Eagles offense is lacking in leadership
As dysfunctional messes go, the 2013 Eagles have a long way to travel before they top the 2012 Andy Reid farewell edition. Since Chip Kelly didn't hire an offensive line coach to be a defensive coordinator and the head coach is expected to be back in 2014, it's unlikely that this year's team will come close to matching the firestorm that engulfed the locker room a year ago.
We have, however, reached a critical juncture in Kelly's inaugural season. Any team caught in an avalanche of losses is at risk of falling apart at the seams regardless of how long the coach has been around. Kelly, at least outwardly, isn't helping the situation, either.
Among the many questions about how the coach operated in Sunday's 15-7 loss to the New York Giants was his play call just before halftime. With the Eagles in a first-and-goal situation from the 2-yard line, Kelly called a timeout. He said he wanted to calm the situation down, especially for rookie quarterback Matt Barkley, who had replaced Michael Vick at the start of that drive.
"We went to the first play we were going to run in the low red zone," Kelly said Monday. "Every player on our team knew what we were going to run first down there. We just didn't execute it."
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There's no denying the last sentence. The play - a naked bootleg to the left - resulted in a sack, a Barkley fumble and a turnover that left the Eagles trailing by 12-0 at halftime. Whether Kelly wants to admit it or not, a better first-down play would have been handing the ball to LeSean McCoy, his best player on offense. More disturbing, however, is what Barkley said after practice Tuesday.
"I never got a rep with that play," the quarterback said. "You see it on film and you see other guys doing it, so you go through it in your head, but the timing of getting it out [with] someone coming off the edge like that, you just haven't experienced it yet. So as much as you want to go through your reads and knowing when to get the ball out, it's different until you get out there. The more experience, the more you learn."
Hopefully, that's true about Barkley and Kelly. What's absolutely true right now is that the Eagles' offense is in need of some leadership. Some of that obviously falls on Kelly, who has little margin for error as a play caller because of the revolving quarterback situation.
But some of it also falls on the players, especially McCoy and DeSean Jackson, the two best offensive players on the team. If things do not go well, they cannot feel sorry for themselves.
At the start of this season, this was clearly Vick's offense and team. McCoy and Jackson were stoked when Vick won the quarterback competition in training camp. They had followed his career as younger men and respected his work as a teammate and leader. Now Vick is sidelined by a hamstring injury, and leaders who cannot play lose their luster.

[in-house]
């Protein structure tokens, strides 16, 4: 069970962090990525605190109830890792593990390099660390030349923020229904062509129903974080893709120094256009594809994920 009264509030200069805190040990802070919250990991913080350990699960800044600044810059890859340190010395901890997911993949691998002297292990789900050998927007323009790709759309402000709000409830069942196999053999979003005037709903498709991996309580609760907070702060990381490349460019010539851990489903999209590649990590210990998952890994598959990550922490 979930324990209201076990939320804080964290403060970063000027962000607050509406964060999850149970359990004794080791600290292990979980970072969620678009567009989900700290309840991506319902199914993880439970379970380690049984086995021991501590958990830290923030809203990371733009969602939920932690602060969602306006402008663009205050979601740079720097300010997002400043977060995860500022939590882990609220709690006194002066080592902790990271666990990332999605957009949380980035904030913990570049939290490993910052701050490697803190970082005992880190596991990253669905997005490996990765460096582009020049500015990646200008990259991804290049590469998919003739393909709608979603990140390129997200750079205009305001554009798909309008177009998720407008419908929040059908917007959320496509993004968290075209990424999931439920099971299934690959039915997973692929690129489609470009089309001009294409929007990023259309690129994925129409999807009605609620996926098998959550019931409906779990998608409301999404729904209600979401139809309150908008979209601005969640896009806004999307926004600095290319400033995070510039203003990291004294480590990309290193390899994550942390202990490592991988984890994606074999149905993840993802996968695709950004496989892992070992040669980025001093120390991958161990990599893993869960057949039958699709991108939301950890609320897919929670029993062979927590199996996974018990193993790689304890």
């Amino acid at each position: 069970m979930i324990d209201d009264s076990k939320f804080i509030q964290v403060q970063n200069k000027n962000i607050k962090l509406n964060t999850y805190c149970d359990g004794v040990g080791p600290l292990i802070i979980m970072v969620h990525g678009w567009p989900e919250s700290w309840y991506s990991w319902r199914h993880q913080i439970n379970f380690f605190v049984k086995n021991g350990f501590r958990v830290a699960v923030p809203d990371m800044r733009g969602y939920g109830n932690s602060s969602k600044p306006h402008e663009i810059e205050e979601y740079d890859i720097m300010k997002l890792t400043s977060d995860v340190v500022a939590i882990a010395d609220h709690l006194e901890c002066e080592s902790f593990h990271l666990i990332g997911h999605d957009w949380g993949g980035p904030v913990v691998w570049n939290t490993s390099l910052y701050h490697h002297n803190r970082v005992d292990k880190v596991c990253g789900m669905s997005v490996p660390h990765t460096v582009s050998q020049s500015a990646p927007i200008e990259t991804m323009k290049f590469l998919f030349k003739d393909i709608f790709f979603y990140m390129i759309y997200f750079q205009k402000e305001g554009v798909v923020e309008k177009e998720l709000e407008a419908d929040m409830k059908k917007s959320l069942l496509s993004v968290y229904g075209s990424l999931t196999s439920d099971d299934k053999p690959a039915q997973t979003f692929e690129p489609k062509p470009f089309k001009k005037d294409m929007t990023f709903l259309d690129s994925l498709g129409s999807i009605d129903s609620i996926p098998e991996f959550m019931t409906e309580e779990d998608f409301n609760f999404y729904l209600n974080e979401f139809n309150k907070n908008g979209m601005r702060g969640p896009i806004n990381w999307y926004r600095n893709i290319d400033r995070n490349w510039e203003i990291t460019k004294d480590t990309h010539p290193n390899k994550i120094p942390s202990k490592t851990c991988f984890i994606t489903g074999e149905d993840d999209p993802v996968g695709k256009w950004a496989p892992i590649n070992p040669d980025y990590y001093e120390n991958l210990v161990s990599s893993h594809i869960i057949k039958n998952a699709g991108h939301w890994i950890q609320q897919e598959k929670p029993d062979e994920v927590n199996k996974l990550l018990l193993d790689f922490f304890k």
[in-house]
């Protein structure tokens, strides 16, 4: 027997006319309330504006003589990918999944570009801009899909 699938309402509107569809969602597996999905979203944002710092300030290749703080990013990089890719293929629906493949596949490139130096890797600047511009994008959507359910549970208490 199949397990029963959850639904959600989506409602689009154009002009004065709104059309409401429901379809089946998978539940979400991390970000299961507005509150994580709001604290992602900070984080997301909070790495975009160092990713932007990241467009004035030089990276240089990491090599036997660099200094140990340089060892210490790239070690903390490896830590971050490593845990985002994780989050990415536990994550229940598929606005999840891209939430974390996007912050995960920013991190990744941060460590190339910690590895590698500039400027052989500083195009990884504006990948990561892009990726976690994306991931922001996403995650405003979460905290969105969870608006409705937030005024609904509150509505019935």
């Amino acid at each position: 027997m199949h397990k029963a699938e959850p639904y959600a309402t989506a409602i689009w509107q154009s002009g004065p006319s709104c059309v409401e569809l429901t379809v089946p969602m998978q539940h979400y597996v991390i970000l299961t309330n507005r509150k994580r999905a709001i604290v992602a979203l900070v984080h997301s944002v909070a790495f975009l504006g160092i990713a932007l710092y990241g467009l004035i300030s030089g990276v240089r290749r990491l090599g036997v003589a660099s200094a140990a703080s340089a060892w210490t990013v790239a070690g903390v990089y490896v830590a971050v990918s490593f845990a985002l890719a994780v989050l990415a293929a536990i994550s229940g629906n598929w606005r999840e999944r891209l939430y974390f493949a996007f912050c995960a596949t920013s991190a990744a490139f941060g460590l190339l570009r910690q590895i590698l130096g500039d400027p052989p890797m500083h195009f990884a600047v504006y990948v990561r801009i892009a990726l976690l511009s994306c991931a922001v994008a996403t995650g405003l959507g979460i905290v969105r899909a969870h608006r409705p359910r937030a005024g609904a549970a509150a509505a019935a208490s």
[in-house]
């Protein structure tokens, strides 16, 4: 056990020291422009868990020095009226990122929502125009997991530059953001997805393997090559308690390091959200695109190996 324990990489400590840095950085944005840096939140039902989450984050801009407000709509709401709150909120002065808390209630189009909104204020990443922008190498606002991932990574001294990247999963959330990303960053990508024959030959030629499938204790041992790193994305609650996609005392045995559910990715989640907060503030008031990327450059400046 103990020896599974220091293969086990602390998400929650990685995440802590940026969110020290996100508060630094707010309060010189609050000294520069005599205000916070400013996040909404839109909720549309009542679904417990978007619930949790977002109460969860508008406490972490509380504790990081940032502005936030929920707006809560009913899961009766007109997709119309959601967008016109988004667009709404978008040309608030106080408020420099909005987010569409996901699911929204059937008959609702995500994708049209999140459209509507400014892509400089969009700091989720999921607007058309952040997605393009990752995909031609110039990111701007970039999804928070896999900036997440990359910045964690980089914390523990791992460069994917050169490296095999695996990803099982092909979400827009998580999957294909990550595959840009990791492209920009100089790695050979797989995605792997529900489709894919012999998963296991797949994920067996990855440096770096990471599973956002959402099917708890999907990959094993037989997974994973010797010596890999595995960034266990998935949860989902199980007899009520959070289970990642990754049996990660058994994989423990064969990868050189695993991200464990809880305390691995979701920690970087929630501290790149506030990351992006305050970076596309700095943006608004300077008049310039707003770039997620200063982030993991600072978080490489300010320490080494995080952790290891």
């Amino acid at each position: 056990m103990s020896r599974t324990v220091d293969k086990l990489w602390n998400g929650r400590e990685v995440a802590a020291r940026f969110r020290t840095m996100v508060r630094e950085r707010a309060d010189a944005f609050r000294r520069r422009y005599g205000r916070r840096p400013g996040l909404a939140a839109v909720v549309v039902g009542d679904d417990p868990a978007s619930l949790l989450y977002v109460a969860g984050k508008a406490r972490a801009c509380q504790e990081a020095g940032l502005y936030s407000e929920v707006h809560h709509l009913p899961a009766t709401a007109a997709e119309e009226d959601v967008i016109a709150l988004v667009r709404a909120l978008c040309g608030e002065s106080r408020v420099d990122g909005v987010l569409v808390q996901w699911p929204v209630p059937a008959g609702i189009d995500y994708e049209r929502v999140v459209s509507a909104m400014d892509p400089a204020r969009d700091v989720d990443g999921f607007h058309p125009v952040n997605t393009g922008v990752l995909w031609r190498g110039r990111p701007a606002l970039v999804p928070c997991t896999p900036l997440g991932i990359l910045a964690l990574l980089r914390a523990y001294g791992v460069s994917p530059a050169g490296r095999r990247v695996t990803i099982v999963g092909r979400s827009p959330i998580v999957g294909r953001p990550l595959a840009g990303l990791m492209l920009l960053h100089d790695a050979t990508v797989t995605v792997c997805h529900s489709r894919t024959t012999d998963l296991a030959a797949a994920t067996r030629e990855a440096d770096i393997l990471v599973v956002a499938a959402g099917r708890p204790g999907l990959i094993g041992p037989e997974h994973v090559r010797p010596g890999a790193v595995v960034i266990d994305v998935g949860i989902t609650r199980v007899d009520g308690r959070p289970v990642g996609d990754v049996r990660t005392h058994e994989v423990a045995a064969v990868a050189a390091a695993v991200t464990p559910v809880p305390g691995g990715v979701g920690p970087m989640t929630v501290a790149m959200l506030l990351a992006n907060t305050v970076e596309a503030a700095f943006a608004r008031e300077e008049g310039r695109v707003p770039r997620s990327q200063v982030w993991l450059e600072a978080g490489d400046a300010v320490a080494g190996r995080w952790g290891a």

"I think we have a lot of leaders on our offense," center Jason Kelce said. "I think it's kind of an old-school theory that you have to have one leader. I think leadership is something that when you're a really good team, it comes from a lot of guys. We've had a lot of guys on this offense who have been here before and been here a while and they know how to keep the spirits where they need to be and keep people focused and on track."
Spirits should have been lifted in the locker room Tuesday when Nick Foles was cleared to return to practice after missing last week's game because of a concussion. The Eagles' chances of going to Oakland and beating the Raiders will significantly increase with Foles starting ahead of Barkley. And Foles once again has a chance to prove he can be Kelly's quarterback beyond the 2013 season, something that should not be dismissed just because he produced a clunker against the Dallas Cowboys.
Foles' challenge, however, goes beyond hitting receivers in stride and McCoy on screen passes that turn into big gains, two things he did well in consecutive victories over the New York Giants and Tampa Bay before being cussed and concussed against the Cowboys.
"I think being a quarterback and the quarterback of the team, you have to show them that you are a leader," Foles said. "But that comes with time and that comes with your work ethic and what you do on the field. . . . I know I respect everyone on this team and I know they respect me."
Foles agreed that leaders show up more in the turbulent times, and the Eagles are navigating some shaky air right now.
"I've played this position a long time and I've been a guy in the past who my teammates have looked to on every level I've played," Foles said. "Leadership is when the team is down and it looks like the sky is falling, you have to be the guy during practice who keeps the guys going and making sure everything is up-tempo. No matter what, you can't be down. You have to motivate them. That's what a leader is and in these situations you need them more than ever."